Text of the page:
Farrington Lodge was built in the 1830s and is a solid late Georgian pile near to the industrial sites of north Lancashire. It was owned by a succession of bigwigs, who all put JP after their names, before becoming a guest house for the Leyland motor company. It became a hotel only quite recently after the financial collapse of that business. Inside, it has rather large featureless spaces, that seem faintly outsized, including a massive bar and lounge. The dining room typifies some of the incongruities. It's a large high-ceiling space with a stone fireplace. The wallpaper is pale and plain, the sconces undersized, the carpet deep burgundy. But there are lovely mouldings high on the walls, and the cream and red curtains hanging in splendid swags in front of the massive windows are beautifully designed and sewn. We were a party of five business-people. There seemed to be just one person to take our dinner orders in the bar, and he disappeared shortly after giving us our menus. It took a visit to the receptionist to arrange to have our orders taken. The table d'hote menu was pretty dull, with secondary cuts of meat: rump steak or confit of duck leg, and a standard array of starters and desserts. The wine list was positively dismal; the best red was a Spanish rioja, and most were ordinary vintages from the southern hemisphere. I chose gravadlax which came without the promised dill sauce, followed by cauliflower gratin, as the vegetarian alternative seemed preferable to the other choices, and an over sweet and not very lemony lemon posset. It was decent fare, but nothing to excite the senses. Nor was breakfast the following morning quite what business travellers are looking for. Rather soggy toast, one teapot for four tea drinkers, necessitating constant searches for attentive staff to replenish the supply, rather soggy toast, only one small pot of butter for the five of us, and simple cooked breakfasts of kippers and eggs that took nearly half an hour to emerge from the kitchen. My ground-floor bedroom was not easy to locate, because the corridors had been blocked by intermittent firedoors and there were no signs showing the locations of the various numbered rooms. My room was spacious, the mattress extremely comfortable and the duvet fresh, but the decorations were extraordinary: plain on three sides, but behind the bed a wall of large and ghastly green and silver swirls, rather like an Indian restaurant gone wrong. The bathroom was very nicely done, by contrast, with white modern sanitaryware, and both a bath and a corner shower. But the shower had with an overcomplex integrated knob for turning on the water and adjusting the temperature, not the safest contraption, and the washbasin was set so high on the floor that a woman of average height would have difficulty in making proper use of it. And I couldn't get a connection for my mobile phone, so as to ring, text or email home and say I had arrived safely. In short, although Farington Lodge has some admirable details, the overall impression I had was a lack of flair and care. Why were the walls so bare and unwelcoming, when a few more attractive pictures could have done the trick? Why were there no flowers to be seen anywhere to add life, brightness and colour to this unnecessarily dingy pile? Why were the meals and the service so obsessively ordinary? I'm told the hotel does a great job for weddings and charity events, but as a business visitor it's not a place I would recommend.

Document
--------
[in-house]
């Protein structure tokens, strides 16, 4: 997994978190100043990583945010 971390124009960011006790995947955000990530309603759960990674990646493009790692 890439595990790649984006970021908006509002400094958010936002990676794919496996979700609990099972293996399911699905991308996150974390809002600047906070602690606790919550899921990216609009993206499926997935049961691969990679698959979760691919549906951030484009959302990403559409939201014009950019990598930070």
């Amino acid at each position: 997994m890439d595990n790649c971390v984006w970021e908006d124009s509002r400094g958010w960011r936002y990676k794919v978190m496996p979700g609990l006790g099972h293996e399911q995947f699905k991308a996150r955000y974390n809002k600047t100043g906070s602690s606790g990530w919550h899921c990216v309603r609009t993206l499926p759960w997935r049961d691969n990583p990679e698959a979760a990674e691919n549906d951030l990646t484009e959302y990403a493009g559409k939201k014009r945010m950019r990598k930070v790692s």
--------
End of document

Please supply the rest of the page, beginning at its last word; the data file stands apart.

This review is the subjective opinion of a TripAdvisor member and not of TripAdvisor LLC.